Eighty-two primary sarcomas were acquired from three institutions and processed according to IRB-approved and HIPAA-compliant protocols. The 82 sarcomas represented the 57 tumors used in our original evaluation of the Fas death pathway [38], plus an additional 25 sarcomas included specifically for this analysis. Total RNA was extracted and purified from the homogenized tissues using RNeasy kits supplied by Qiagen (Germantown, Md, USA), or by TRIzol according to the manufacturer’s recommendations (Invitrogen, Carlsbad, Calif, USA). RNA quality was evaluated using an Agilent Bioanalyzer (Santa Clara, Calif, USA). Sarcoma histotypes (number of tumors/histotype) consisted of chondrosarcoma (5), Ewing’s sarcoma (EFT-8), fibrosarcoma (1), hemangiopericytoma (2), leiomyosarcoma (7), liposarcoma (3), malignant fibrous histiocytoma (MFH-5), malignant peripheral nerve sheath tumor (MPNST-9), myxofibrosarcoma (3), osteosarcoma (7), rhabdomyosarcoma (4), synovial sarcoma (9), and “unclassified” sarcoma (19).

2.2. Cell Culture

SW1353 chondrosarcoma cell cultures (ATCC: HTB-94) in Leibovitz’s L-15 medium (Invitrogen) containing 10% fetal bovine serum (FBS; Hyclone, Logan, Utah, USA) were maintained in mid-log phase within a 37°C humidified incubator containing 5% CO2. Culture medium containing FBS is referred to hereafter as “complete medium.” For experiments, a predetermined number of log-phase SW1353 cells were inoculated in complete medium into 25 cm2 tissue culture flasks one day prior to treatment. Cell cultures were subsequently washed, serum-starved (serum-free; SF) for 24 h, and then stimulated with 5 or 25 ng/mL recombinant human EGF (rhEGF; E9644; Sigma) in SF medium at 37°C for an additional 1 h or 24 h. Control flasks received SF L-15 medium only. Following treatment, cultures were washed and SF medium was added to each flask. Cultures were incubated at 37°C for an additional 24 h prior to processing for real-time RT-PCR. Total RNA was extracted from cells using RNeasy kits (Qiagen). Complementary in vitro experiments were analyzed for EGF-induced gene expression when the cultures were maintained and treated in complete L-15 medium. A minimum of three separate experiments with three flasks per treatment dose were conducted for both SF and complete medium protocols. To determine the effect of receptor inhibitors on gene expression, SW1353 cultures were pretreated for 24 h with the EGF receptor (EGFR) inhibitor AG1478 (tyrphostin; T4182; Sigma), alone at 200 nM, or in combination with 200 nM TGFβ receptor inhibitor SB431542 (Tocris Biosciences, Ellisville, Mo, USA). Following the initial 24 h inhibitor treatment, cultures were stimulated for an additional 24 h with rhEGF coupled with the receptor inhibitor(s) prior to being assayed for gene expression.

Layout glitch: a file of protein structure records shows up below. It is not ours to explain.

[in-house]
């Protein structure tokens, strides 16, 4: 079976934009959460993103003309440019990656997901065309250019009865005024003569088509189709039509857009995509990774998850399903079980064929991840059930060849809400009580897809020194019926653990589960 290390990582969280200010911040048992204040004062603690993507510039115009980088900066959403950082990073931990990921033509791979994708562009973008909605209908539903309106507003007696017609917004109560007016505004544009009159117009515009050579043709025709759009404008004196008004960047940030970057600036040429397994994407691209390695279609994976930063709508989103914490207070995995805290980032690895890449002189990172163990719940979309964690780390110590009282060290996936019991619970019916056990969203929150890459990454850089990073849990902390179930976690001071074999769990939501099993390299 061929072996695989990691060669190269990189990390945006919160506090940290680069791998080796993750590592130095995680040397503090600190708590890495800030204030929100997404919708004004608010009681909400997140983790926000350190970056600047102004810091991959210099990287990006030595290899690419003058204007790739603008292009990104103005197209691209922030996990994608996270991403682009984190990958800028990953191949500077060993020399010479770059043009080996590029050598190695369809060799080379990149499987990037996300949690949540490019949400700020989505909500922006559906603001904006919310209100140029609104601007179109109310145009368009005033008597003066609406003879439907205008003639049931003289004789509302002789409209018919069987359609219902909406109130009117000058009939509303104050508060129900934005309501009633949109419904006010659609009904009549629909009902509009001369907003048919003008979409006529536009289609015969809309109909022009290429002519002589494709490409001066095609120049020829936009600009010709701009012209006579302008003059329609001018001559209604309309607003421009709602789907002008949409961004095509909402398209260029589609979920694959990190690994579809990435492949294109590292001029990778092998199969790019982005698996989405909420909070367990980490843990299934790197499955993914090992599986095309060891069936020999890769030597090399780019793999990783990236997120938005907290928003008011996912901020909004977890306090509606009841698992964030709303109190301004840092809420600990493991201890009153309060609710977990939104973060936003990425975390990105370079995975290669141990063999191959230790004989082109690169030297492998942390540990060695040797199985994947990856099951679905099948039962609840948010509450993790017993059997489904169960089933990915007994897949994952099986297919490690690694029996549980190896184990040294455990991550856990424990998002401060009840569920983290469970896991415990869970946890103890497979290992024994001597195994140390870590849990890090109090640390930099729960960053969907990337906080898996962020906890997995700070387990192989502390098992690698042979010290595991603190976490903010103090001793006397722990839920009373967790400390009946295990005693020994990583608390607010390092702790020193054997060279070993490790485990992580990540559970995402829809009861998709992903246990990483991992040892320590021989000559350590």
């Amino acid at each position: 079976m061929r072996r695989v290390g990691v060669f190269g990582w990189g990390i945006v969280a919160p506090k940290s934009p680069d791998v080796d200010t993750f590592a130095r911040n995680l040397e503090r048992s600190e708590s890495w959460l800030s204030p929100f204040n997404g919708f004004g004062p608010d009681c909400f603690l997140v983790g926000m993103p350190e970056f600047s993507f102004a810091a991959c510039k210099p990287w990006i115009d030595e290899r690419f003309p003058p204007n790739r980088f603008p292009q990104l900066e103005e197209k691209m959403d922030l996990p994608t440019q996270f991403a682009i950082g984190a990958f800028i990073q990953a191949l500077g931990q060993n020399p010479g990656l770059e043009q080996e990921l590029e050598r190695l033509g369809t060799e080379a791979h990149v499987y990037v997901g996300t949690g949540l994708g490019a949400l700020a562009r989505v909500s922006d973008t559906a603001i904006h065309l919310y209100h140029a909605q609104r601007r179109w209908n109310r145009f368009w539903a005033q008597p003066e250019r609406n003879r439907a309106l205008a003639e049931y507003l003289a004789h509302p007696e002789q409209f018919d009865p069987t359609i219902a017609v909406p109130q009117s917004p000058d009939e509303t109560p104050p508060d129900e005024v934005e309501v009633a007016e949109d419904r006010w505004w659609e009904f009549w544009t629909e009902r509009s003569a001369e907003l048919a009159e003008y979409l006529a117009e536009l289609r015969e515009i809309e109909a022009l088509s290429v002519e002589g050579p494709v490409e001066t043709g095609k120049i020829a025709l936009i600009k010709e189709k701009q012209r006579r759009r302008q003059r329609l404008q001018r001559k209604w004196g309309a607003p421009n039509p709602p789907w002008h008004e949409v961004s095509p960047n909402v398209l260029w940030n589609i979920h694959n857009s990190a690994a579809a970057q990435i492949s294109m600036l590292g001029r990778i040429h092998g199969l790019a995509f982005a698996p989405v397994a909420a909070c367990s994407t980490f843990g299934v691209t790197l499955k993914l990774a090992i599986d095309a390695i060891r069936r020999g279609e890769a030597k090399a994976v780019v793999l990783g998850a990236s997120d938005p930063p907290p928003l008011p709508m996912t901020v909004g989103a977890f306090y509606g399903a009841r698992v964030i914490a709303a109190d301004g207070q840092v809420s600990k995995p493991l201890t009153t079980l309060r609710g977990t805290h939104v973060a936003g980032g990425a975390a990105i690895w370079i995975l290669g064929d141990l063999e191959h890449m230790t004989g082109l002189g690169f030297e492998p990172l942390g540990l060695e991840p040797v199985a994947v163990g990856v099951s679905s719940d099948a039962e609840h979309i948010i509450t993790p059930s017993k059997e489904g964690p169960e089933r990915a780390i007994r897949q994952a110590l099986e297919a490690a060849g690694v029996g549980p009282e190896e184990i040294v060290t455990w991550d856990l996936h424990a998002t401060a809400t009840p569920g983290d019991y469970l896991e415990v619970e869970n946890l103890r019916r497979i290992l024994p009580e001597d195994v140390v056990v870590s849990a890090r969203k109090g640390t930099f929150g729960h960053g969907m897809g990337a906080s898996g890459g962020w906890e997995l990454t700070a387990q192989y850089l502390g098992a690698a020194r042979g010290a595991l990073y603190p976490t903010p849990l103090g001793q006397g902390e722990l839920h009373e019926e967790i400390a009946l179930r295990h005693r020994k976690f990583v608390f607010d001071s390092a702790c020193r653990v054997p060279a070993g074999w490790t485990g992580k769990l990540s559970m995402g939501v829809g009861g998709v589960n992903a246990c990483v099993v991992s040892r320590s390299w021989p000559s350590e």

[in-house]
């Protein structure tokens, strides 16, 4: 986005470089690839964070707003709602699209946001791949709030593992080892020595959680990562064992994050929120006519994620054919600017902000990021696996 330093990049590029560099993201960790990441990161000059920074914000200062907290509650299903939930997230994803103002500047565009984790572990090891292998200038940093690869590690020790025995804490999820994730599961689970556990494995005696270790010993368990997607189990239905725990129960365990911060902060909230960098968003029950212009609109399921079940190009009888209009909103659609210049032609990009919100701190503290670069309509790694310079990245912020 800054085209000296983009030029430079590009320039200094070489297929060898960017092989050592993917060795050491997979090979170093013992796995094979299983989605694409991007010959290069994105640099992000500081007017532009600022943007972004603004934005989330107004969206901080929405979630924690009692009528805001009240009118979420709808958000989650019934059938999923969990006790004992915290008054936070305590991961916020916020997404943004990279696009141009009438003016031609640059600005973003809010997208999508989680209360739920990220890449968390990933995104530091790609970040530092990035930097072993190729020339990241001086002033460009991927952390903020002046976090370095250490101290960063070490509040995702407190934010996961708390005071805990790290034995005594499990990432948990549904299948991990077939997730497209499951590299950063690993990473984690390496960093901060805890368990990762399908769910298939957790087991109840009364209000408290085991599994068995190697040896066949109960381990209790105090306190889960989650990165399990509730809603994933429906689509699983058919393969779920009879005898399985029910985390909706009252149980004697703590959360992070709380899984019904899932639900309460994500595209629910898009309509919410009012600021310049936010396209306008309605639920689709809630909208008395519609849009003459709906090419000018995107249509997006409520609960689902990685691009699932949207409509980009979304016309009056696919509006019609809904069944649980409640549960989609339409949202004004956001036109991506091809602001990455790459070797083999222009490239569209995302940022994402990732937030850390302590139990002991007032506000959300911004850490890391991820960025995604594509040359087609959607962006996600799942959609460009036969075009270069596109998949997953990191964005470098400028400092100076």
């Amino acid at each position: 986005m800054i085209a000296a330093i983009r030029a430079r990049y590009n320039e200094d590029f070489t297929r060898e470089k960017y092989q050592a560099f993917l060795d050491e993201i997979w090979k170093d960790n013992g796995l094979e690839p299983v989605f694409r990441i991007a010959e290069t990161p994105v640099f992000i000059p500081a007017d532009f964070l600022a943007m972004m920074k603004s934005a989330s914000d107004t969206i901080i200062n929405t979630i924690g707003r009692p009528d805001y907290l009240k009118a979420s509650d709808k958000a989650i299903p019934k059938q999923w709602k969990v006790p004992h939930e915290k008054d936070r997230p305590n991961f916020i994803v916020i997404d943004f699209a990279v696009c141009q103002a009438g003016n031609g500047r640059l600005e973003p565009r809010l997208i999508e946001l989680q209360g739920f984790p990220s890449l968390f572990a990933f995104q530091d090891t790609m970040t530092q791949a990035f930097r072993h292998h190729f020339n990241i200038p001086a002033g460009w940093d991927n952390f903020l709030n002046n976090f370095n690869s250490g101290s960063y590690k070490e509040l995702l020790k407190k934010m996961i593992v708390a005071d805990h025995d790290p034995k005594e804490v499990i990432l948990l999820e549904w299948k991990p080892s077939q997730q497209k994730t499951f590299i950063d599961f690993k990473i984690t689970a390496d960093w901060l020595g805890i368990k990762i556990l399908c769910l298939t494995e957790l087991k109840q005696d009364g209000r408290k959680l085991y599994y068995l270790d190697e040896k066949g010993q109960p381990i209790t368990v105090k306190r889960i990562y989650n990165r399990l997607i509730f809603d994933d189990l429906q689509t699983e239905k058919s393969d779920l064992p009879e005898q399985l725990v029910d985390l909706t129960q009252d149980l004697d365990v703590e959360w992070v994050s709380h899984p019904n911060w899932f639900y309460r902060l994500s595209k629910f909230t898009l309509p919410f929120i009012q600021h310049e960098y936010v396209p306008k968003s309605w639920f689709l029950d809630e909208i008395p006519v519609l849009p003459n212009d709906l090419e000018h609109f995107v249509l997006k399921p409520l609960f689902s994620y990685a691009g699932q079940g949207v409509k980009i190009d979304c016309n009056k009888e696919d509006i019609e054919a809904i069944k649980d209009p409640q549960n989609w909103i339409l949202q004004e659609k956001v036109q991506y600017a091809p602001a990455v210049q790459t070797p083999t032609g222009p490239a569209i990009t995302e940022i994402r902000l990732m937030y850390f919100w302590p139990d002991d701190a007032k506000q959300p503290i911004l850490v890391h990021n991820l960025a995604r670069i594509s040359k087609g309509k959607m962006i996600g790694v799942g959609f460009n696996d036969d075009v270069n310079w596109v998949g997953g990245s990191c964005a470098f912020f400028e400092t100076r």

2.3. Real-Time RT-PCR Assays for Gene Expression

Tumor and SW1353 cell mRNA content was quantified by real-time RT-PCR using TaqMan Gene Expression Assays and the ABI PRISM 7900 HT Sequence Detection System with related software (Applied Biosystems, Foster City, Calif, USA). Glyceraldehyde-3-phosphate dehydrogenase (GAPDH) served as the reference standard. Individual samples were screened for the Fas-related genes EGF, TGFβ1, FasL, Fas, CTGF, FADD, DAXX, SMAD3 (Mothers against decapentaplegic homolog 3), SMAD7, CASP8, CASP10, and CFLAR (CASP8 and FADD-like apoptosis regulator). Real time RT-PCR cycle scores were normalized by subtracting the sample GAPDH cycle number from each gene cycle number.

2.4. Enzyme-Linked Immunosorbent Assay (ELISA) and Dot Blotting